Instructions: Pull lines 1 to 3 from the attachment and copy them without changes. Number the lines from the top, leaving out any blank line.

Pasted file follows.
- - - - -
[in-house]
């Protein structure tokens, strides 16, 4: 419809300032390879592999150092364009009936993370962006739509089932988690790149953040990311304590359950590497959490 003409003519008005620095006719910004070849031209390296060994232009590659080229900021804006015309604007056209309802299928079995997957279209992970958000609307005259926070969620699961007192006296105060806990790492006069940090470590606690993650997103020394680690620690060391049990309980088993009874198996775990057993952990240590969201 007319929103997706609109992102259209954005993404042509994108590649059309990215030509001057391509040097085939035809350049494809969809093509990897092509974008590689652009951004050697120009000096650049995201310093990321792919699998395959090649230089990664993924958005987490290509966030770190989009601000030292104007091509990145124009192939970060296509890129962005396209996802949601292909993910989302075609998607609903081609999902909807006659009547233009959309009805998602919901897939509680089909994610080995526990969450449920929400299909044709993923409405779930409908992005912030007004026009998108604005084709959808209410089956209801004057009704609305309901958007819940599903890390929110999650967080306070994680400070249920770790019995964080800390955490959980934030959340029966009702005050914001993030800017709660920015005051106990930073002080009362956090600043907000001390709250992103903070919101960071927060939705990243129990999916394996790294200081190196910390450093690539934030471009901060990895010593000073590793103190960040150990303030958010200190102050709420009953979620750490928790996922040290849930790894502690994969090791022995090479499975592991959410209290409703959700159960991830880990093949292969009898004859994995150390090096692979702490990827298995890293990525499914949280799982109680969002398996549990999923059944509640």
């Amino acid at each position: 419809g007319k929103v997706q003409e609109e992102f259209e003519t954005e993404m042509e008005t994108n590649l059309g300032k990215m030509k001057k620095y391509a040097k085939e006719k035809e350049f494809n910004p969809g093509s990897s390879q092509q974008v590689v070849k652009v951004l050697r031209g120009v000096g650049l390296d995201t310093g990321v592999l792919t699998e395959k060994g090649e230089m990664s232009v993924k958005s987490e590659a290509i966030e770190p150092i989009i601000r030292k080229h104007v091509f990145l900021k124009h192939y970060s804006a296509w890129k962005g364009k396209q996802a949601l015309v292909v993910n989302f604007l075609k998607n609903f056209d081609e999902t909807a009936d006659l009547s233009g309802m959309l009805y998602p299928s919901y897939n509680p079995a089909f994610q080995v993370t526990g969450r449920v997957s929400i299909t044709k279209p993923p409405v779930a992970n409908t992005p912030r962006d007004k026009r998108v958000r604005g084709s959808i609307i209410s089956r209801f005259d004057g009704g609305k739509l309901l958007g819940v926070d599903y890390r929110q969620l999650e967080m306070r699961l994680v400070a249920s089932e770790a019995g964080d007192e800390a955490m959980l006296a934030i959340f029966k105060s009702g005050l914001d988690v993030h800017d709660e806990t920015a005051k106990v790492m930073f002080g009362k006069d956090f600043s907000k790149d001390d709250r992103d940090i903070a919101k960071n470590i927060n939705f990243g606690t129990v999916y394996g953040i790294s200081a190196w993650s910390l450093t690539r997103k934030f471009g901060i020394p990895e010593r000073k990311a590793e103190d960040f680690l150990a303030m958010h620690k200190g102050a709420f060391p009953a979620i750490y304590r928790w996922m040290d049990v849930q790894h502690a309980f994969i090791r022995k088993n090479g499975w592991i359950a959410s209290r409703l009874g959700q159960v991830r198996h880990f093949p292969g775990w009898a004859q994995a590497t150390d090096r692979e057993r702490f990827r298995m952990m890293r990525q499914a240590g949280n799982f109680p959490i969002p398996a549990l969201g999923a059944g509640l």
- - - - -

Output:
[in-house]
């Protein structure tokens, strides 16, 4: 419809300032390879592999150092364009009936993370962006739509089932988690790149953040990311304590359950590497959490 003409003519008005620095006719910004070849031209390296060994232009590659080229900021804006015309604007056209309802299928079995997957279209992970958000609307005259926070969620699961007192006296105060806990790492006069940090470590606690993650997103020394680690620690060391049990309980088993009874198996775990057993952990240590969201 007319929103997706609109992102259209954005993404042509994108590649059309990215030509001057391509040097085939035809350049494809969809093509990897092509974008590689652009951004050697120009000096650049995201310093990321792919699998395959090649230089990664993924958005987490290509966030770190989009601000030292104007091509990145124009192939970060296509890129962005396209996802949601292909993910989302075609998607609903081609999902909807006659009547233009959309009805998602919901897939509680089909994610080995526990969450449920929400299909044709993923409405779930409908992005912030007004026009998108604005084709959808209410089956209801004057009704609305309901958007819940599903890390929110999650967080306070994680400070249920770790019995964080800390955490959980934030959340029966009702005050914001993030800017709660920015005051106990930073002080009362956090600043907000001390709250992103903070919101960071927060939705990243129990999916394996790294200081190196910390450093690539934030471009901060990895010593000073590793103190960040150990303030958010200190102050709420009953979620750490928790996922040290849930790894502690994969090791022995090479499975592991959410209290409703959700159960991830880990093949292969009898004859994995150390090096692979702490990827298995890293990525499914949280799982109680969002398996549990999923059944509640």
């Amino acid at each position: 419809g007319k929103v997706q003409e609109e992102f259209e003519t954005e993404m042509e008005t994108n590649l059309g300032k990215m030509k001057k620095y391509a040097k085939e006719k035809e350049f494809n910004p969809g093509s990897s390879q092509q974008v590689v070849k652009v951004l050697r031209g120009v000096g650049l390296d995201t310093g990321v592999l792919t699998e395959k060994g090649e230089m990664s232009v993924k958005s987490e590659a290509i966030e770190p150092i989009i601000r030292k080229h104007v091509f990145l900021k124009h192939y970060s804006a296509w890129k962005g364009k396209q996802a949601l015309v292909v993910n989302f604007l075609k998607n609903f056209d081609e999902t909807a009936d006659l009547s233009g309802m959309l009805y998602p299928s919901y897939n509680p079995a089909f994610q080995v993370t526990g969450r449920v997957s929400i299909t044709k279209p993923p409405v779930a992970n409908t992005p912030r962006d007004k026009r998108v958000r604005g084709s959808i609307i209410s089956r209801f005259d004057g009704g609305k739509l309901l958007g819940v926070d599903y890390r929110q969620l999650e967080m306070r699961l994680v400070a249920s089932e770790a019995g964080d007192e800390a955490m959980l006296a934030i959340f029966k105060s009702g005050l914001d988690v993030h800017d709660e806990t920015a005051k106990v790492m930073f002080g009362k006069d956090f600043s907000k790149d001390d709250r992103d940090i903070a919101k960071n470590i927060n939705f990243g606690t129990v999916y394996g953040i790294s200081a190196w993650s910390l450093t690539r997103k934030f471009g901060i020394p990895e010593r000073k990311a590793e103190d960040f680690l150990a303030m958010h620690k200190g102050a709420f060391p009953a979620i750490y304590r928790w996922m040290d049990v849930q790894h502690a309980f994969i090791r022995k088993n090479g499975w592991i359950a959410s209290r409703l009874g959700q159960v991830r198996h880990f093949p292969g775990w009898a004859q994995a590497t150390d090096r692979e057993r702490f990827r298995m952990m890293r990525q499914a240590g949280n799982f109680p959490i969002p398996a549990l969201g999923a059944g509640l």